13. Copy the StarWind VSAN installer to both Hyper-V Server instances. Launch the downloaded installer on the server where StarWind Virtual SAN or one of its components needs to be installed. The Setup Wizard will appear. Click Next to continue.
14. Read and accept the License Agreement. Click Next to continue.
15. Carefully read the information about new features and improvements. Red text indicates warnings for users who are updating existing software installations. Click Next to continue.
16. Click Browse to modify the installation path if necessary. Click Next to continue.
17. Select the required deployment scenario for StarWind VSAN.
This installation type is designed for GUI-less OS editions. The StarWind service is the “core” of the software. It can create iSCSI targets as well as share virtual and physical devices. The service can be managed by StarWind Management Console from any Windows computer on the network that has StarWind Management Console installed (GUI required). Click Next to continue.
18. Specify the Start Menu Folder. Click Next to continue.
19. When the license prompt appears, request a time-limited fully functional evaluation key, or a FREE version key, or use the commercial license key obtained with the purchase of StarWind Virtual SAN by selecting the corresponding option. Click Next to continue.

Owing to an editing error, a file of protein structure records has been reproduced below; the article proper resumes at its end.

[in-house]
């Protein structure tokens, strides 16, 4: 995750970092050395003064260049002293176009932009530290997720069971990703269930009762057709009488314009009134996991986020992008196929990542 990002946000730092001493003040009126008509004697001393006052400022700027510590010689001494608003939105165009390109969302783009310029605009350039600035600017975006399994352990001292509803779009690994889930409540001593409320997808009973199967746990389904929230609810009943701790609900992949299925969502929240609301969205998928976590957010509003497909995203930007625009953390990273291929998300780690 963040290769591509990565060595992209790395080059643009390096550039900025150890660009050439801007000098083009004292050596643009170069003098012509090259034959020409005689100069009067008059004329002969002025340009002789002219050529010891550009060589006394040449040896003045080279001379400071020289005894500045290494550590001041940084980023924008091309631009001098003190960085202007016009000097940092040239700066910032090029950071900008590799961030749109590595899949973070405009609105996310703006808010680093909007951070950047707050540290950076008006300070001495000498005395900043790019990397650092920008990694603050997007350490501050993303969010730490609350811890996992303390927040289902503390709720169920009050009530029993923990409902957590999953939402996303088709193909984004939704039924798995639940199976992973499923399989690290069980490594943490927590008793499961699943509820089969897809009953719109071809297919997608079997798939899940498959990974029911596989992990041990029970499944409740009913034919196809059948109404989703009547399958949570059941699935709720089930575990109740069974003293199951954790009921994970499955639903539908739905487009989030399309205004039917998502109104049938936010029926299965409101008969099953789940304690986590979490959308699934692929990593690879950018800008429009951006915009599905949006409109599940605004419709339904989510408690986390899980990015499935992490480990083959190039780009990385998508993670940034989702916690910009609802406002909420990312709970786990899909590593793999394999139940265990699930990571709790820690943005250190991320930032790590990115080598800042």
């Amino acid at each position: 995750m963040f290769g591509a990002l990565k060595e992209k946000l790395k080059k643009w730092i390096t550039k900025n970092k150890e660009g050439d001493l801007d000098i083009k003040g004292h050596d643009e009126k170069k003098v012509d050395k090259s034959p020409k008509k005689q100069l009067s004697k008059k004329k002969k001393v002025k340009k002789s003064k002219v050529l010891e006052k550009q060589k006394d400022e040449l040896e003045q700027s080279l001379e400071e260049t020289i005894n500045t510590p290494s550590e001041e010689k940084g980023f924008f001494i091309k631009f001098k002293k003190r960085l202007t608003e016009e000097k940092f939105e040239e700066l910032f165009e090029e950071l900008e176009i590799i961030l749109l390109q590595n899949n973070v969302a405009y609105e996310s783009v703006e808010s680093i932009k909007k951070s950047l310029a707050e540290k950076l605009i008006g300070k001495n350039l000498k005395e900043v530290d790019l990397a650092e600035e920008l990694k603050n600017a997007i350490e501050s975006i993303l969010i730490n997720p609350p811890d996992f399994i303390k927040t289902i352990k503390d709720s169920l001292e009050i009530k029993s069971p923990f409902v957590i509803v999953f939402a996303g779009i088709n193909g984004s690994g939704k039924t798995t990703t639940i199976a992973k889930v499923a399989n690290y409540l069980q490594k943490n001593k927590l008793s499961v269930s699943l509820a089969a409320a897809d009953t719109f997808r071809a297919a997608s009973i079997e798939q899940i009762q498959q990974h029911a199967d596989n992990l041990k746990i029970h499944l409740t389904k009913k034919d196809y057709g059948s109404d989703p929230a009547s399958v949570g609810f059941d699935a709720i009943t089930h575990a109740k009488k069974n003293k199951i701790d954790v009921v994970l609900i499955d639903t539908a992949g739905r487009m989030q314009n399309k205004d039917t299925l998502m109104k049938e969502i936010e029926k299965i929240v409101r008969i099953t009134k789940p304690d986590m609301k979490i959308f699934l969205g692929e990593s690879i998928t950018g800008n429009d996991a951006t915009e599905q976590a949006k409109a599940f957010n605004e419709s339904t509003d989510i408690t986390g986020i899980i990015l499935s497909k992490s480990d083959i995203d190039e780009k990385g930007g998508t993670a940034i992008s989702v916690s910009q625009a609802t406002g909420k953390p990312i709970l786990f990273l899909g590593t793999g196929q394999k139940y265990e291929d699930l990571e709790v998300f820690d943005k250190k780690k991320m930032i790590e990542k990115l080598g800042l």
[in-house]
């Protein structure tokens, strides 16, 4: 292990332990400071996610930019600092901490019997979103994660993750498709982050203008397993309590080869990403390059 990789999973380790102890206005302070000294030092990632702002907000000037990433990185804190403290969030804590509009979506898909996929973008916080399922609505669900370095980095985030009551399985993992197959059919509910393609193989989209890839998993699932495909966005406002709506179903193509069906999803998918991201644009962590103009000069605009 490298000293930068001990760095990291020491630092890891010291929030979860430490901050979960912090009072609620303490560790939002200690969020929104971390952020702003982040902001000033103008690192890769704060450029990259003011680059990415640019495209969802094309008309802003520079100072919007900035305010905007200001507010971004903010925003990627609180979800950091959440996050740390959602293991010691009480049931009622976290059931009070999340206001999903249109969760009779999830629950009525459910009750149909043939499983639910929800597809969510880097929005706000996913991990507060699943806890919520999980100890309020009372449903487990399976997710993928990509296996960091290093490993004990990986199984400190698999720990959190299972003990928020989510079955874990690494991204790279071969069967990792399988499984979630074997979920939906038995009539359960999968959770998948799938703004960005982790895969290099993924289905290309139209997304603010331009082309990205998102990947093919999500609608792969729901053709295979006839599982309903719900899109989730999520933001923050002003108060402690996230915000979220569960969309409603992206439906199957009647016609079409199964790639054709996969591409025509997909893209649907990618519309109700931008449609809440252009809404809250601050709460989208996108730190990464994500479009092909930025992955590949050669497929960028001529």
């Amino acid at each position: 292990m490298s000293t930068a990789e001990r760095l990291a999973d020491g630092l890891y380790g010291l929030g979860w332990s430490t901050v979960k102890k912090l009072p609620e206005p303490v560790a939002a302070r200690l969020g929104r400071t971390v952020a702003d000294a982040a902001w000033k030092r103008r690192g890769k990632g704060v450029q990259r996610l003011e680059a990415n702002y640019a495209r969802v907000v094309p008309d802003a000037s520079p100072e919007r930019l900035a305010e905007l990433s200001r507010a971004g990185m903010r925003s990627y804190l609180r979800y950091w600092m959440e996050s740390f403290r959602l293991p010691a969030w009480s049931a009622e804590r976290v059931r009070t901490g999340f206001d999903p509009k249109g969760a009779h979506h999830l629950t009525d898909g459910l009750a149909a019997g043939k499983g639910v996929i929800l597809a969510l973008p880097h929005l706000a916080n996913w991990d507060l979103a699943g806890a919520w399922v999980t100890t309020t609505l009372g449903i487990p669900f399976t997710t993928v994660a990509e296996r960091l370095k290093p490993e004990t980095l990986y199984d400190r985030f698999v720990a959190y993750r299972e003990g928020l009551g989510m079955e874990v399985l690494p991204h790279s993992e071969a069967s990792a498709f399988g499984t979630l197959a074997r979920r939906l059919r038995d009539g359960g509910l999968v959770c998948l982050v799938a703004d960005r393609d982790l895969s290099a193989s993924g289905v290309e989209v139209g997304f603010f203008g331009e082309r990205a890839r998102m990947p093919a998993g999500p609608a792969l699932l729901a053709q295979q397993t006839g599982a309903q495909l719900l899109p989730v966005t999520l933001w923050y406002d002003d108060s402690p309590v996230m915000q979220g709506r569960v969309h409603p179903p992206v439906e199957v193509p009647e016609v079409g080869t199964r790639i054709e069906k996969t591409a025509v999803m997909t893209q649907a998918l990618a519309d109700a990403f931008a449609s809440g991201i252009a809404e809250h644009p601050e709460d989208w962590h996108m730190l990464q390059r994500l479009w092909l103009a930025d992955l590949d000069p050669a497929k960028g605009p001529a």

20. Click on the Browse button to locate the license file. Clink Next to continue.
21. Review the licensing information. Click Next to continue.
22. Verify the installation settings. Click Back to make any changes. Click Install to continue.
23. Click Finish to close the wizard.
Repeat the steps 13-24 on the partner node.
To manage StarWind Virtual SAN deployed on the OS edition with no GUI enabled, StarWind Management Console should be installed on a computer that runs the GUI-enabled Windows edition.
Configuring Shared Storage
24. Run StarWind Management Console from the GUI-enabled Windows OS. Press Add Server.
25. Type the management IP for your Hyper-V Server 2016. Add both StarWind servers. Otherwise, type in the StarWind servers’domain names. Click OK to continue.
26. Connect to your servers and specify the path for the storage pool.
Press Yes to configure the storage pool. If the storage pool destination needs to be changed, press Choose path… and point the file browser to the necessary disk.
NOTE: StarWind Management Console will request the default storage pool location on the server that is connected for the first time. Configure the default storage pool to use one of the volumes prepared earlier. All the devices created through the Add Device wizard will be stored there. If an alternative storage path for StarWind virtual disks is needed, the Add Device (advanced) menu item can be used.
27. Select the StarWind server where the device should be created. Press the Add Device (advanced) button on the toolbar or right-click on the StarWind server.
28. In Add Device Wizard, select Hard Disk Device and click Next to continue.
29. Select Virtual Disk and click Next.
30. Specify the name for the StarWind device, its location and size. Click Next.
NOTE: It is recommended to create a 1 GB device to avoid long synchronization process. This device can be extended after the creation.
31. Specify the vitual disk options. Choose 4096 bytes sector size for Microsoft Windows.
32. Define the caching policy and specify the RAM cache size (in MB). Click Next to continue.